That's the trouble with automobile designers. They often need clarification from the technicians regarding whether a component should follow function or form. In such discussions, polestar head Thomas Ingenlath is a skilled shaper, so the decision should be clear with Volvo's electric sister. Not even close. "Thomas challenged us to produce something exceptional from his Polestar 2," says chassis expert Joakim Rydholm. The rally driver and test engineer are at Polestar what Walter Röhrl was at Porsche for years: they provide the e-mobiles with the finishing touches.
So the Swedish engineers tinkered around to give the Polestar 2 additional agility. The criteria were apparent. Increasing the power of a 350 kW (476 hp) electric automobile is less important than making it more agile. Because of the base weight of 2,113 kg, this is no small task. Not to mention the Polestar 2's body is already very rigid. True to the motto: "The better is the enemy of the good," Joakim's team first put a strut brace in the front end of the boss's company car to improve steering behavior, then trimmed the chassis for attack with unique shock absorbers, and lastly installed Akebono brakes.
The Swedes chased this first outcome of engineering doping up the hill at the Goodwood Festival of Speed and called it "The Beast." Given the force and weight, this may be euphemistic. But that doesn't diminish the enthusiastic response that the prototype of the Polestar 2, which Thomas Ingenlath still drives today as a company car, received at the PS class reunion. Polestar 2 BST Edition 270 is the summiteer; however, there was a lookup under the name Polestar 2 BST Experimental the previous year.
The strut bar has stayed, and the body whizzes 25 millimeters lower over the road than is the case with the conventional Polestar. Brembo, instead of Akebono, now supplies the brakes. This is precisely the automobile we are sitting in now. In front of us, the Ascari Race Resort meanders along the plateau of the province of Málaga. "Open the bonnet, please," was the announcement. Click, click, click. "We're modifying the dampers now," admits Joakim Rydholm.
It is clear from the first bends that the Polestar 2 BST Edition 270 is not a Porche Taycan opponent. It shouldn't even be a car you can easily have fun with, on the street or on a closed racetrack. We have that! The top Polestar 2 is unaffected by anything, not even chicanes that induce load change reactions or full power-robbing over curbs or corners.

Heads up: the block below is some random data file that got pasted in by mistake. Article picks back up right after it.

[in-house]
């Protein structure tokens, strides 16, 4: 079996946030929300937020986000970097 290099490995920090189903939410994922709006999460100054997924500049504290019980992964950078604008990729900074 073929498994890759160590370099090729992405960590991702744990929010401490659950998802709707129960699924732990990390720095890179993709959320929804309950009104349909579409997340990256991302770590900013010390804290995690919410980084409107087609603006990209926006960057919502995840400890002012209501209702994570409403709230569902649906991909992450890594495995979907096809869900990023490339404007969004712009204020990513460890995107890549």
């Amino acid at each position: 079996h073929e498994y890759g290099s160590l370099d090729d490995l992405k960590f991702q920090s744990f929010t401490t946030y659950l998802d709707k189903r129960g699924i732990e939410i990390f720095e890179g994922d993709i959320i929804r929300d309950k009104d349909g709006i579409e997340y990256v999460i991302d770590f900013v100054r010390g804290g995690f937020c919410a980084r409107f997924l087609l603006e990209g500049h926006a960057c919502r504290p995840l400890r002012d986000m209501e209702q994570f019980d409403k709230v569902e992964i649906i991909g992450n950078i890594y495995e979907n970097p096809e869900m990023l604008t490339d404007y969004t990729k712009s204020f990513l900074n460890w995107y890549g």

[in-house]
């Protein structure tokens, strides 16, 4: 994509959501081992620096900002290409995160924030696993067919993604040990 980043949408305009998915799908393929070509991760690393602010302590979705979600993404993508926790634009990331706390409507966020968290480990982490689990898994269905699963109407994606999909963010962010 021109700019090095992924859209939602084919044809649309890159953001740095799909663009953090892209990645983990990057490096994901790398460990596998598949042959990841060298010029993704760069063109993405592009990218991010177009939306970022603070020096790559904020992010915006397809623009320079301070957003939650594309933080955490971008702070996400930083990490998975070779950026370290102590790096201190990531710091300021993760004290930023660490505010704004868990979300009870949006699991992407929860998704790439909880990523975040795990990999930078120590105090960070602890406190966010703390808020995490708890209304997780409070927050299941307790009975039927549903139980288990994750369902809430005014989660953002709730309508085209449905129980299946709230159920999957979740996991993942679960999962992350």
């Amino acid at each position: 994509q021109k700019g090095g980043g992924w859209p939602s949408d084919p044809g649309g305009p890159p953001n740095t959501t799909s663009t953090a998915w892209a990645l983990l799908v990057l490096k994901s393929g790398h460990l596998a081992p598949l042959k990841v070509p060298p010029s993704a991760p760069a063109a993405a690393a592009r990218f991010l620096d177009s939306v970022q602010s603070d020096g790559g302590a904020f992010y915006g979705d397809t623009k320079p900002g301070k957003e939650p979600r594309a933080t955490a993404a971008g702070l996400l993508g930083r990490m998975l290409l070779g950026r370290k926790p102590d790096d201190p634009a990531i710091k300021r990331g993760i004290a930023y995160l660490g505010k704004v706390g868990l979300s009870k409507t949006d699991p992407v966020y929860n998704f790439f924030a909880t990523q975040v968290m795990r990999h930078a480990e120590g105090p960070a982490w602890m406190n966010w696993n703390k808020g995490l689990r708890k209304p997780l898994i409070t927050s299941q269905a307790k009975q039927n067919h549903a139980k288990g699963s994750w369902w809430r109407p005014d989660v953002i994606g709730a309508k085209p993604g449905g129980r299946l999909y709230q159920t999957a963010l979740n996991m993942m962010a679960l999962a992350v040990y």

We roll back into the pits and critique a little tendency to understeer. Open the hood again, and two hands reach in. Click, click, click. Turning it changes the setting of the Ohlins damper, which was developed specifically for this Polestar 2. The first setting affects the compression, and the second involves the rebound. Both are in the front, where three oil circuits are installed per damper. Two external reservoir cylinders protrude into the frunk. The third number defines the rebound for the rear dampers. We conducted the first lap with the everyday setting of 7-7-7, which we also used on the country road. The parameters 4-4-4 are in the following phase: The handling is now clearly different. The front gets lighter because the back is now cutting asphalt.
Now we go all-in on 2-2-2, and the Polestar 2 sheds all Scandinavian restraint and whirls across the circuit. The chassis is even tighter, and the rear is even livelier. Despite this, the Swedish Dr. Jekyll did not entirely transform into a raucous Mr. Hyde. Uncomplicated enjoyment is still the priority. In addition, the ESP always watches in the background but leaves the rear with so much twerk flexibility that you could even drift.
In combination with the 20 percent stiffer springs, the Ohlins dampers display their full potential. Even in the fire-free setting, the Polestar 2 always remains easily controllable and does not abuse the back excessively. Yet, despite all its agility, it can never totally hide its weight. Despite its pinpoint accuracy, the car's indifferent steering does not work. On the other hand, the Brembo brakes with the 375 discs at the front and the 340 discs at the back give an overall better picture, can be dosed well, and does not let up even after numerous severe braking movements. Manually tweaking the rotating screws and working out the optimum setting is a lot of fun, mainly because the driving behavior changes substantially.
On the country road, we are traveling over Polestar 2. Again, in the 7-7-7 comfort compromise vote, This one-for-all vote fits rather well; however, the Polestar 2 BST Edition 270 is an everyday athlete, and it shows. The suspension is robust and doesn't leave the occupants in the dark regarding the condition of the road. Especially since the tires in the 245/35-21 size do not have an abundance of dampening rubber, for country roads, it's OK to go from 0 to 100 km/h in 4.4 seconds, but the top model of the Polestar 2 series should be able to go faster than 205 km/h.
When it comes to consumption, the Swede reveals his finest side again. Polestar puts the average thirst for electricity at 20.2 kWh/100 km, and with us, the onboard computer spewed 20.4 kWh following a particular driving style. According to Polestar, the 78-kilowatt-hour battery (75 kWh net) is suitable for a maximum range of 462 kilometers (WLTP). However, the full charging speed of 155 kW could be more exceptional.
The Polestar 2 BST Edition 270 is a lot of fun for the money at 77,000 euros.